Well of course he is guilty! But is he really?


These news articles have blindingly stuck in my head since reading about the death of Parwinder Kaur in 2013 who was allegedly murdered by her husband, Kulwinder Singh. The prosecution alleges Kulwinder poured petrol on his wife and fatally lit her on fire, yet Kulwinder pleads not guilty.


Upon going to court in March to view this case, I had learnt the theory about the presumption of innocence; a legal maxim which asserts all people are considered innocent and the presumption imposes a burden on the accuser to prove the assertion is correct. However, the first day I went to court to view the trial of Kulwinder – the presumption of innocence in the forefront of my mind – I couldn’t help but look at him and ascribe him with guilt.


Kulwinder sat in a clear, Perspex box facing the judge; barricaded from the viewing area. I could only see the back of his head, but I immediately imagined how his face would look: downcast with glazed over eyes. He’s definitely lying, I thought.


The next week I returned to court to watch the trial again. This time was different. Before entering the court room, I looked around the court and saw Kulwinder, the accused, walking around before the trial was to resume after lunch. He wore a dark suit and thick glasses. Immediately, I connected his freedom to walk around the court with the presumption of innocence and the accused’s right to due process. He was also out on bail, and not in police restraints. It made me consider how important the presumption is, for if he was conversely presumed guilty, a potentially innocent man’s freedom and livelihood could be destroyed.


I found just how difficult it is to view a trial that is so tragically heinous in nature without instinctively believing that the accused is guilty. Sitting there, I wanted to see justice served and a part of me considered that this could happen if Kulwinder was convicted. Yet, it is these such cases – those that strike society’s, and even one’s own, most sensitive nerves – when the presumption of innocence and just procedure come under attack. I found that upon viewing the trial for the first time a week before, my own appetite to see someone punished for such a tragedy momentarily rendered the presumption of innocence and the burden of proof an obstacle, in my mind, to the exercising of justice. However, punishing an innocent person in the name of ‘justice’, to satisfy public interest, is by no means true impartiality but a dangerous injustice.


The media reports covering this trial seemed to assume Kulwinder’s guilt. Photos of the accused in police restraints, or in a police interview, were plastered across almost every news article concerning the trial. Yet I began to think, how do these images manifest in the collective public mind, and how do these headline’s influence the belief in Kulwinder’s guilt before trial?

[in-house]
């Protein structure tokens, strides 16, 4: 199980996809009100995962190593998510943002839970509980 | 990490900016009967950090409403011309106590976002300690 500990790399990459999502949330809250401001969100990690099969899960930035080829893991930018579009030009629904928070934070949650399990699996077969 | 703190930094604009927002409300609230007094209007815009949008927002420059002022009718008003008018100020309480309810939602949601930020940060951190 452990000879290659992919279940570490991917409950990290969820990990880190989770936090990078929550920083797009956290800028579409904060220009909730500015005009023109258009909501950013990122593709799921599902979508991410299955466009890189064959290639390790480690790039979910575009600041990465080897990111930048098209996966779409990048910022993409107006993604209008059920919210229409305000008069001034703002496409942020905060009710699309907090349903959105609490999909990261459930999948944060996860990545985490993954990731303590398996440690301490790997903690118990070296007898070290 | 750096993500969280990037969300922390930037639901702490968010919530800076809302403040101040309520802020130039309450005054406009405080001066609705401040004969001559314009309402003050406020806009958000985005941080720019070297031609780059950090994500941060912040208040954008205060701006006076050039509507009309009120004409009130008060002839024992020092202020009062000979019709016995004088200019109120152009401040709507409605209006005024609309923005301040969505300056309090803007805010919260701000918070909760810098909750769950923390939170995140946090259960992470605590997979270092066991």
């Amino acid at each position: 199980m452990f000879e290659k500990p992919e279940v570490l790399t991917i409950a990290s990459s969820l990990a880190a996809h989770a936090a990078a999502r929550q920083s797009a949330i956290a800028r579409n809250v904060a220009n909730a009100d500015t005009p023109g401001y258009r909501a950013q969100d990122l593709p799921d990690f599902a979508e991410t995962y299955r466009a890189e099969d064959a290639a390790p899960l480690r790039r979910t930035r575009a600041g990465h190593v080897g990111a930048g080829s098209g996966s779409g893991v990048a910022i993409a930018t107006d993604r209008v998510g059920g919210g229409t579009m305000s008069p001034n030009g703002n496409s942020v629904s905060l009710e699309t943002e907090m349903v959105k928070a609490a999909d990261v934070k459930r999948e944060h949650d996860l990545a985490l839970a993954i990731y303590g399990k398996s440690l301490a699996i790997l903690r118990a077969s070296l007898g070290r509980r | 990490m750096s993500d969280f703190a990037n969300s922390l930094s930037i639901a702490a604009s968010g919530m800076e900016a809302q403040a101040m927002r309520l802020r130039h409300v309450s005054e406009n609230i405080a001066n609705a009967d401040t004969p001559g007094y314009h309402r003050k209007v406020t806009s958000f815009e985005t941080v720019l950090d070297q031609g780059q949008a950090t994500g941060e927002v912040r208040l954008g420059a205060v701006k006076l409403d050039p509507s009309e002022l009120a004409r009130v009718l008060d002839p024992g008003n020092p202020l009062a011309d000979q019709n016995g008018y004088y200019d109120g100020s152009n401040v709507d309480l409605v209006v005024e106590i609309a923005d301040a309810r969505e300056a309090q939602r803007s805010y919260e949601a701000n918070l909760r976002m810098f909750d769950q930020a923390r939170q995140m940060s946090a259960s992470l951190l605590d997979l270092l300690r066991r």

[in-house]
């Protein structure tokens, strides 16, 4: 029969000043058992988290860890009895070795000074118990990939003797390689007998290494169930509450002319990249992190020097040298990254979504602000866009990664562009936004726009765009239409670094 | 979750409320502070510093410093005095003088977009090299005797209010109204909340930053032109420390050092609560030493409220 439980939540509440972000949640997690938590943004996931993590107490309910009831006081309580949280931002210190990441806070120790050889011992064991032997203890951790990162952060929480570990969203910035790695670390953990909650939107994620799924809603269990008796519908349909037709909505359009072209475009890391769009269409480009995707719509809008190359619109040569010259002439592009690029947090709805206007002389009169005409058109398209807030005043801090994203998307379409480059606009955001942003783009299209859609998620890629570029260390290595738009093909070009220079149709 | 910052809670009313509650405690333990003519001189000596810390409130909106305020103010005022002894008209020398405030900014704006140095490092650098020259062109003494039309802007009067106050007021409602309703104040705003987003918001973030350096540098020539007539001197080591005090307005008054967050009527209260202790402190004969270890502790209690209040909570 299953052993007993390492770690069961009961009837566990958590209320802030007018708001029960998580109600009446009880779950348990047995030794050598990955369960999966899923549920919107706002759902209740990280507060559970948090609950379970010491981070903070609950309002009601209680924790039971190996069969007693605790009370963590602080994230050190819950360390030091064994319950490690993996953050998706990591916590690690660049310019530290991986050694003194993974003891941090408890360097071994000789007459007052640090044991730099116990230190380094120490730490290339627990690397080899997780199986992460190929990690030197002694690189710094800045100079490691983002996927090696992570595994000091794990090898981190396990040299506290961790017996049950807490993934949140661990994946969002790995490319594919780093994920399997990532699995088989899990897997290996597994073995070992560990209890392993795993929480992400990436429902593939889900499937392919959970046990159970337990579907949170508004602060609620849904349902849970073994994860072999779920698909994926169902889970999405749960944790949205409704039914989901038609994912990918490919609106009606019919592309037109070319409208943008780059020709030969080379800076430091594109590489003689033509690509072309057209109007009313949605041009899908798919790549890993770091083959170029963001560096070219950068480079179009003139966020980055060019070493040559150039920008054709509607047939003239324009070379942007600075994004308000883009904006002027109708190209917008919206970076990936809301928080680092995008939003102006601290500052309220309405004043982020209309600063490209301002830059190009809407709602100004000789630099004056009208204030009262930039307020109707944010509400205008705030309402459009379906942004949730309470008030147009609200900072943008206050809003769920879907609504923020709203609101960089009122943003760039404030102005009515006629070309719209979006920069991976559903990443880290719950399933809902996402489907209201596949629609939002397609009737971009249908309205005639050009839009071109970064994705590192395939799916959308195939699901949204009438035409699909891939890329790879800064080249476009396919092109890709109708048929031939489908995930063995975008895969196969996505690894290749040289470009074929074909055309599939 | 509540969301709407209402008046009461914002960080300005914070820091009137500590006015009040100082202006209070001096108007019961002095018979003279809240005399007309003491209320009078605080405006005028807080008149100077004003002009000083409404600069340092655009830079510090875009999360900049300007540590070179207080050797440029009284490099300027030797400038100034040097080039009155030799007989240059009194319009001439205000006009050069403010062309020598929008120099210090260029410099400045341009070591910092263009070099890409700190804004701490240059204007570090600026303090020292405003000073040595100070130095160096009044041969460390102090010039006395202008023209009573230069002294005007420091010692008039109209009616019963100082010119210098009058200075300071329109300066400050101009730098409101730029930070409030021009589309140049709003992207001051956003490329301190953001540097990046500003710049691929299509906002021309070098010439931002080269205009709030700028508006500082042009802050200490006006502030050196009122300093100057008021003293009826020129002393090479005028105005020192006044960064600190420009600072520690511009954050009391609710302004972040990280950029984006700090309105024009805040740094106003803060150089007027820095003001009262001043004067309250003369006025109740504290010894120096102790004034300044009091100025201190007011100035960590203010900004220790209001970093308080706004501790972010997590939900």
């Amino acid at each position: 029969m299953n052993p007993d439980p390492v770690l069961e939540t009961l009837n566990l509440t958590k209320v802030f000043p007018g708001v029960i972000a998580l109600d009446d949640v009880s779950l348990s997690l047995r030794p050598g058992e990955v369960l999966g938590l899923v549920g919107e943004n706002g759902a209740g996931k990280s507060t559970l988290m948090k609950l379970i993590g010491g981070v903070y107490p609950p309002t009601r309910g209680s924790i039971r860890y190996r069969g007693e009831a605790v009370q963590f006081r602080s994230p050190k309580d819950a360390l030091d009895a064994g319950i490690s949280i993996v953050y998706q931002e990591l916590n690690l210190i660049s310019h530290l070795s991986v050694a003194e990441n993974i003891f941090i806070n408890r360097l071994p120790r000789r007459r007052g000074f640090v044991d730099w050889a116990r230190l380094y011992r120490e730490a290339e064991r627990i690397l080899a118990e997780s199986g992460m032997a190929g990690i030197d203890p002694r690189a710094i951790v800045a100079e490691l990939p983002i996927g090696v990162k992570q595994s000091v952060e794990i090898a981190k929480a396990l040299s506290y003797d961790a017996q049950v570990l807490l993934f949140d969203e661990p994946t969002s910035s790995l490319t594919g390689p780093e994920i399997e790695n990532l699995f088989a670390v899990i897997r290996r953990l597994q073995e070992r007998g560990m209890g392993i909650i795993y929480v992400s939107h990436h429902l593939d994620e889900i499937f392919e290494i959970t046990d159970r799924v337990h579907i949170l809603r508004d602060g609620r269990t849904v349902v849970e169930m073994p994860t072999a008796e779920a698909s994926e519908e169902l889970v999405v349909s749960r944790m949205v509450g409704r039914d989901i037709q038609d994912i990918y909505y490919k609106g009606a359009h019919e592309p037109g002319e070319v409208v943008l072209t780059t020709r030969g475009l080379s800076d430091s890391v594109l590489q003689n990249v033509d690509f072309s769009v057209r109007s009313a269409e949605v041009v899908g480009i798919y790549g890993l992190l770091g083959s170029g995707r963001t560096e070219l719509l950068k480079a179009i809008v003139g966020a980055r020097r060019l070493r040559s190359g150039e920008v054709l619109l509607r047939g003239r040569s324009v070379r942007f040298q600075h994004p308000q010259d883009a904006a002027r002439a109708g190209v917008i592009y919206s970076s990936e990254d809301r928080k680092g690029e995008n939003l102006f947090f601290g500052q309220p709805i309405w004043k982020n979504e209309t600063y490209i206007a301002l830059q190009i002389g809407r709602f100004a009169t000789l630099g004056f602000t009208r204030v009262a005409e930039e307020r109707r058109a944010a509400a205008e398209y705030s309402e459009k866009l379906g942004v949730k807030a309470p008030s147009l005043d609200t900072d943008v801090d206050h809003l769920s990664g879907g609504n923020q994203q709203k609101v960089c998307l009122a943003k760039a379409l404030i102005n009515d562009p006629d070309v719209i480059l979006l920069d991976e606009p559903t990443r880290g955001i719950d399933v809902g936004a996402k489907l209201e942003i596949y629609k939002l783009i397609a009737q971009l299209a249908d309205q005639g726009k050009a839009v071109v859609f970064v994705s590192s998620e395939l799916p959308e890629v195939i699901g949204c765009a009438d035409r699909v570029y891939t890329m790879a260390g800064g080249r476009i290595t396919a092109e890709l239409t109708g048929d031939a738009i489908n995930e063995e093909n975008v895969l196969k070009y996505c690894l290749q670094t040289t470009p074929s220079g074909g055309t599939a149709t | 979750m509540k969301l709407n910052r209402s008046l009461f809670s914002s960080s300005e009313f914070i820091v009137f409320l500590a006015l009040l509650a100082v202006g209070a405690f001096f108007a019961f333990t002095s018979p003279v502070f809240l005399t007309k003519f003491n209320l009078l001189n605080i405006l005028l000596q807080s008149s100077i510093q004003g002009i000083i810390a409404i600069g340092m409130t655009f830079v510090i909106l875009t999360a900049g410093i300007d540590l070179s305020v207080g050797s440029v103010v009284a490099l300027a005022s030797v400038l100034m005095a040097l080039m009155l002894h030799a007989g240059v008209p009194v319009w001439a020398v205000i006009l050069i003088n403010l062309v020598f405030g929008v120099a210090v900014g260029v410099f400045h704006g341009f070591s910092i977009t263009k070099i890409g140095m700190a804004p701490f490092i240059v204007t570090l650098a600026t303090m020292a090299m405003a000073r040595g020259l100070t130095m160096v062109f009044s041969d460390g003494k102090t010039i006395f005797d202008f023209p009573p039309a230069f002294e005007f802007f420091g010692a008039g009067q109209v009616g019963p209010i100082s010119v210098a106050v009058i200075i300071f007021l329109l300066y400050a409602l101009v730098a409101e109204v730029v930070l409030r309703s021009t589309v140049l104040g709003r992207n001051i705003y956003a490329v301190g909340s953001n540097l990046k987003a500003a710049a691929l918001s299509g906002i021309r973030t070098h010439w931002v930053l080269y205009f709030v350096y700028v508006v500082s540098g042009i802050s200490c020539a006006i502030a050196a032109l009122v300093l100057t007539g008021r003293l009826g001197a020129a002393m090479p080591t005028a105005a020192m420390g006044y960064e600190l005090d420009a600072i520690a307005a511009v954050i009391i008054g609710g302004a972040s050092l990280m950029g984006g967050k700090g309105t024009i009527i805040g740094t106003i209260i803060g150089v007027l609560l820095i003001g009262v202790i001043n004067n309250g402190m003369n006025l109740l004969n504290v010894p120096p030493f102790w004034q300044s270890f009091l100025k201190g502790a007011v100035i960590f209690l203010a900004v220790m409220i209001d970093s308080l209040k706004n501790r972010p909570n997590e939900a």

Perhaps, the importance of such a presumption is best understood when we see it momentarily omitted from legal practice, or even if we imagine it’s absence. The presumption of innocence holds that the burden of proof lies with the prosecution; that is, the accused, Kulwinder, does not have to prove his innocence because he did not bring the legal proceeding. Hence, the prosecution must prove, beyond reasonable doubt and provide satisfactory legal evidence, that Kulwinder poured petrol on his wife and set her alight. But what if the presumption of innocence was absent? Kulwinder, an individual man with lesser financial resources against the vast capital of the police, would have to prove he did not commit such an act. He would be forced to prove he deserves his freedom and livelihood in such disadvantaged circumstances. Imagining the rejection of the presumption of innocence led me to believe the onus of proof upon the prosecution is not only fair, but that the right the defendant has to be believed turns the balance justly in his favour.


I turned my attention towards the jury; a group of ordinary people – 5 men and 7 women – whose role it was to make a decision upon the facts. They must not ‘play detective’ or reach a decision upon what is reported on by the media. I noticed the presumption of innocence was protected when Justice Adams outlined reasons why a member may not be suitable on the jury such as any prejudices or familiarity with the accused or the deceased. They must impartially consider the facts presented before them.


I thought about how important their role was – evidenced by the way Kulwinder stood each time they entered the courtroom – but also how difficult it would be to decide upon another human’s guilt or innocence.


I began following this trial without much knowledge of the importance of the presumption of innocence. My first sighting of the accused, Kulwinder, in the Perspex box, and my reading of overtly biased news articles covering the trial, pointed to one verdict: guilty. I found that ascribing someone with guilt simply because they have been accused of a crime is an instinctive reaction. Yet, this is not what the presumption of innocence is about. Taking away a person’s liberty should not be a simple thing to achieve, nor should vexatious and baseless claims put an innocent individual in jail; it is logic that dictates not all assertions can be treated as true until they have been proven as such.


On the 30th of March 2021, Kulwinder Singh was found not guilty of murdering his wife Parwinder Kaur after the jury deliberated for 2 hours. If the presumption of innocence was not protected, an innocent man could have suffered a significantly dissonant fate; one of injustice and undeserved inhuman treatment.

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